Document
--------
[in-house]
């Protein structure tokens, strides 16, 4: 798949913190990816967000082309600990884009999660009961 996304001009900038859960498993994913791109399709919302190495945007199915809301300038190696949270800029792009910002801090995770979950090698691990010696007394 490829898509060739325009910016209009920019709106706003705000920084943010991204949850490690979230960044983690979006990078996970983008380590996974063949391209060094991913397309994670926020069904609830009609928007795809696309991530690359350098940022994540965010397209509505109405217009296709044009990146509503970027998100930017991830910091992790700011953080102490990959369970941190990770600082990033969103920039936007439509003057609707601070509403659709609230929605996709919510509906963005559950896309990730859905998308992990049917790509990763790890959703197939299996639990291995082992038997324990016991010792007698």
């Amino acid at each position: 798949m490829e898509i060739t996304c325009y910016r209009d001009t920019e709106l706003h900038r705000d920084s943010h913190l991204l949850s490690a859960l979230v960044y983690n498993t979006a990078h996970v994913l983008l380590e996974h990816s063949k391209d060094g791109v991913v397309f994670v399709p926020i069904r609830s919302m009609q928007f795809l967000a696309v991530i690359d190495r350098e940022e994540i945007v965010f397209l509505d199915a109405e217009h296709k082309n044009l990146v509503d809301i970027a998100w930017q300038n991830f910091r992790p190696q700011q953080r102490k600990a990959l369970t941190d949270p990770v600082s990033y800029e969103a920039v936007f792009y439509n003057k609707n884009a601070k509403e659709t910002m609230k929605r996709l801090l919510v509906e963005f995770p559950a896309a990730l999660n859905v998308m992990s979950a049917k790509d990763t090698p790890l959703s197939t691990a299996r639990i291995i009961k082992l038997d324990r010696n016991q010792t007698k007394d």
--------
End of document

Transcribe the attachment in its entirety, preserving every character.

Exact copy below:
[in-house]
């Protein structure tokens, strides 16, 4: 798949913190990816967000082309600990884009999660009961 996304001009900038859960498993994913791109399709919302190495945007199915809301300038190696949270800029792009910002801090995770979950090698691990010696007394 490829898509060739325009910016209009920019709106706003705000920084943010991204949850490690979230960044983690979006990078996970983008380590996974063949391209060094991913397309994670926020069904609830009609928007795809696309991530690359350098940022994540965010397209509505109405217009296709044009990146509503970027998100930017991830910091992790700011953080102490990959369970941190990770600082990033969103920039936007439509003057609707601070509403659709609230929605996709919510509906963005559950896309990730859905998308992990049917790509990763790890959703197939299996639990291995082992038997324990016991010792007698």
């Amino acid at each position: 798949m490829e898509i060739t996304c325009y910016r209009d001009t920019e709106l706003h900038r705000d920084s943010h913190l991204l949850s490690a859960l979230v960044y983690n498993t979006a990078h996970v994913l983008l380590e996974h990816s063949k391209d060094g791109v991913v397309f994670v399709p926020i069904r609830s919302m009609q928007f795809l967000a696309v991530i690359d190495r350098e940022e994540i945007v965010f397209l509505d199915a109405e217009h296709k082309n044009l990146v509503d809301i970027a998100w930017q300038n991830f910091r992790p190696q700011q953080r102490k600990a990959l369970t941190d949270p990770v600082s990033y800029e969103a920039v936007f792009y439509n003057k609707n884009a601070k509403e659709t910002m609230k929605r996709l801090l919510v509906e963005f995770p559950a896309a990730l999660n859905v998308m992990s979950a049917k790509d990763t090698p790890l959703s197939t691990a299996r639990i291995i009961k082992l038997d324990r010696n016991q010792t007698k007394d």